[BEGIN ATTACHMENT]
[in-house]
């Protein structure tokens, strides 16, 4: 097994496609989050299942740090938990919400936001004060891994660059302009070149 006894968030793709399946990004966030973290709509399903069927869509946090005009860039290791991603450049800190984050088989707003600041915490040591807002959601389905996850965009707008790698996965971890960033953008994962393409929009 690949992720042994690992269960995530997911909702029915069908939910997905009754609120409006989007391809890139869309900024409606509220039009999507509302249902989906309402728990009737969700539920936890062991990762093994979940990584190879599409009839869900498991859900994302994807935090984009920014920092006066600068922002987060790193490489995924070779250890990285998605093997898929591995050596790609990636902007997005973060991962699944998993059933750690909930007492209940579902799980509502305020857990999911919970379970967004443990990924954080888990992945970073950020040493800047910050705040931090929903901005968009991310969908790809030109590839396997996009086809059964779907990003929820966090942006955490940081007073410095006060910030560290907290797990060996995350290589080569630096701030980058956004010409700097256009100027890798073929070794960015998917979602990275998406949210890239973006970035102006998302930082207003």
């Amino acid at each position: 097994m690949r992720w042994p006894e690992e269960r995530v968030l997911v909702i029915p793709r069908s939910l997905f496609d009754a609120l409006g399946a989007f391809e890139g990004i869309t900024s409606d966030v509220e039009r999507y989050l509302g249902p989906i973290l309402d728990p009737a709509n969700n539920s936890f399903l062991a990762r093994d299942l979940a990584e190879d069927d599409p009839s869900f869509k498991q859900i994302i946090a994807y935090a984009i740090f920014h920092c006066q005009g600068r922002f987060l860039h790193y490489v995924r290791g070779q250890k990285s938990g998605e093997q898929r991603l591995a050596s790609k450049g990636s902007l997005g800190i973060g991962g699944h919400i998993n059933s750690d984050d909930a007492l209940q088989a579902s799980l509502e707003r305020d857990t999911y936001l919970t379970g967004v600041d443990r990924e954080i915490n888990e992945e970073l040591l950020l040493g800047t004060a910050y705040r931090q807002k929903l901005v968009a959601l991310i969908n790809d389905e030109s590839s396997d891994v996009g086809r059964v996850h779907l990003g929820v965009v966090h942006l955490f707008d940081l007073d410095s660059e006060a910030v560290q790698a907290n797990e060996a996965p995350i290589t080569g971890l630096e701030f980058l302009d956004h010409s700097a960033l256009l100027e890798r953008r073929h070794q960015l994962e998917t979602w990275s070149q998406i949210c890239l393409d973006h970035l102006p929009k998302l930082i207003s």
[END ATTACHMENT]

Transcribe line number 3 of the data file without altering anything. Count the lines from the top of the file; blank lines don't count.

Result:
């Amino acid at each position: 097994m690949r992720w042994p006894e690992e269960r995530v968030l997911v909702i029915p793709r069908s939910l997905f496609d009754a609120l409006g399946a989007f391809e890139g990004i869309t900024s409606d966030v509220e039009r999507y989050l509302g249902p989906i973290l309402d728990p009737a709509n969700n539920s936890f399903l062991a990762r093994d299942l979940a990584e190879d069927d599409p009839s869900f869509k498991q859900i994302i946090a994807y935090a984009i740090f920014h920092c006066q005009g600068r922002f987060l860039h790193y490489v995924r290791g070779q250890k990285s938990g998605e093997q898929r991603l591995a050596s790609k450049g990636s902007l997005g800190i973060g991962g699944h919400i998993n059933s750690d984050d909930a007492l209940q088989a579902s799980l509502e707003r305020d857990t999911y936001l919970t379970g967004v600041d443990r990924e954080i915490n888990e992945e970073l040591l950020l040493g800047t004060a910050y705040r931090q807002k929903l901005v968009a959601l991310i969908n790809d389905e030109s590839s396997d891994v996009g086809r059964v996850h779907l990003g929820v965009v966090h942006l955490f707008d940081l007073d410095s660059e006060a910030v560290q790698a907290n797990e060996a996965p995350i290589t080569g971890l630096e701030f980058l302009d956004h010409s700097a960033l256009l100027e890798r953008r073929h070794q960015l994962e998917t979602w990275s070149q998406i949210c890239l393409d973006h970035l102006p929009k998302l930082i207003s």